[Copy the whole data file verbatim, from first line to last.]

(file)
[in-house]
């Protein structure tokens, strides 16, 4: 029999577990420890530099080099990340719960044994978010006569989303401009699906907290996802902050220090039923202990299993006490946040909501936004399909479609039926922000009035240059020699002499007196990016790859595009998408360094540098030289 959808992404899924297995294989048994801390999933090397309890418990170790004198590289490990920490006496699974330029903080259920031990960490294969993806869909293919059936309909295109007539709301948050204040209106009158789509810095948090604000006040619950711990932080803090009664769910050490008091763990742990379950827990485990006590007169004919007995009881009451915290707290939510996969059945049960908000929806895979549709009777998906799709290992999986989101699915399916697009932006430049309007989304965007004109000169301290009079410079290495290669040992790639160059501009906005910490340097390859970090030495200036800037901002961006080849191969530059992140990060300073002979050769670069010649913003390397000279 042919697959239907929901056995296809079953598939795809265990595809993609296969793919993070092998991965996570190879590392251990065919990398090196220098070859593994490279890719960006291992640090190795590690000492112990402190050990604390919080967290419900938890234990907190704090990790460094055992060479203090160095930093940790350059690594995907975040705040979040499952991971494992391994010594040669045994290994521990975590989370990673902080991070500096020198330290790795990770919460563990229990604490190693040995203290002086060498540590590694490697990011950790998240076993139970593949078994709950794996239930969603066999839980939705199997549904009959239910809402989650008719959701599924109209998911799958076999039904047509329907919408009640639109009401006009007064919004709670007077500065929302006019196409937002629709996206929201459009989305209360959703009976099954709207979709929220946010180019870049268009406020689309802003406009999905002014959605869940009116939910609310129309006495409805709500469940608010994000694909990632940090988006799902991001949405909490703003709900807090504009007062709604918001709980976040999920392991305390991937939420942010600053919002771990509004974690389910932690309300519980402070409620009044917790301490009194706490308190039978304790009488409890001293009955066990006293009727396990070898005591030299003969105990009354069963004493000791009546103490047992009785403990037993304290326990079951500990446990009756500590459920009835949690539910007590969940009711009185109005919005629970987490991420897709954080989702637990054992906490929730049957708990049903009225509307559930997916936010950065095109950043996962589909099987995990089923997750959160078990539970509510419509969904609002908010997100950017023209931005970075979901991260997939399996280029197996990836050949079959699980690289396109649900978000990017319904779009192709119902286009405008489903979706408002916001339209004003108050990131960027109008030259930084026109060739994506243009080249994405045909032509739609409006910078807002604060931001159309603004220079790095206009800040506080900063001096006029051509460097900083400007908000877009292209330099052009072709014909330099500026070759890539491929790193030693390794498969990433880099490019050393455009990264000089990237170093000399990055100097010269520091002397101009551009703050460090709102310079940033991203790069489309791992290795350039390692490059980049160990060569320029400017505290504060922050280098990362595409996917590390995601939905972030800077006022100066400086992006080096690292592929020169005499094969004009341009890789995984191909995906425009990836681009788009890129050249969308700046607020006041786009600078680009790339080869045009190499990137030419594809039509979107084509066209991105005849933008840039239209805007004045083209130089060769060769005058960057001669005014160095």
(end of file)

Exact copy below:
[in-house]
């Protein structure tokens, strides 16, 4: 029999577990420890530099080099990340719960044994978010006569989303401009699906907290996802902050220090039923202990299993006490946040909501936004399909479609039926922000009035240059020699002499007196990016790859595009998408360094540098030289 959808992404899924297995294989048994801390999933090397309890418990170790004198590289490990920490006496699974330029903080259920031990960490294969993806869909293919059936309909295109007539709301948050204040209106009158789509810095948090604000006040619950711990932080803090009664769910050490008091763990742990379950827990485990006590007169004919007995009881009451915290707290939510996969059945049960908000929806895979549709009777998906799709290992999986989101699915399916697009932006430049309007989304965007004109000169301290009079410079290495290669040992790639160059501009906005910490340097390859970090030495200036800037901002961006080849191969530059992140990060300073002979050769670069010649913003390397000279 042919697959239907929901056995296809079953598939795809265990595809993609296969793919993070092998991965996570190879590392251990065919990398090196220098070859593994490279890719960006291992640090190795590690000492112990402190050990604390919080967290419900938890234990907190704090990790460094055992060479203090160095930093940790350059690594995907975040705040979040499952991971494992391994010594040669045994290994521990975590989370990673902080991070500096020198330290790795990770919460563990229990604490190693040995203290002086060498540590590694490697990011950790998240076993139970593949078994709950794996239930969603066999839980939705199997549904009959239910809402989650008719959701599924109209998911799958076999039904047509329907919408009640639109009401006009007064919004709670007077500065929302006019196409937002629709996206929201459009989305209360959703009976099954709207979709929220946010180019870049268009406020689309802003406009999905002014959605869940009116939910609310129309006495409805709500469940608010994000694909990632940090988006799902991001949405909490703003709900807090504009007062709604918001709980976040999920392991305390991937939420942010600053919002771990509004974690389910932690309300519980402070409620009044917790301490009194706490308190039978304790009488409890001293009955066990006293009727396990070898005591030299003969105990009354069963004493000791009546103490047992009785403990037993304290326990079951500990446990009756500590459920009835949690539910007590969940009711009185109005919005629970987490991420897709954080989702637990054992906490929730049957708990049903009225509307559930997916936010950065095109950043996962589909099987995990089923997750959160078990539970509510419509969904609002908010997100950017023209931005970075979901991260997939399996280029197996990836050949079959699980690289396109649900978000990017319904779009192709119902286009405008489903979706408002916001339209004003108050990131960027109008030259930084026109060739994506243009080249994405045909032509739609409006910078807002604060931001159309603004220079790095206009800040506080900063001096006029051509460097900083400007908000877009292209330099052009072709014909330099500026070759890539491929790193030693390794498969990433880099490019050393455009990264000089990237170093000399990055100097010269520091002397101009551009703050460090709102310079940033991203790069489309791992290795350039390692490059980049160990060569320029400017505290504060922050280098990362595409996917590390995601939905972030800077006022100066400086992006080096690292592929020169005499094969004009341009890789995984191909995906425009990836681009788009890129050249969308700046607020006041786009600078680009790339080869045009190499990137030419594809039509979107084509066209991105005849933008840039239209805007004045083209130089060769060769005058960057001669005014160095």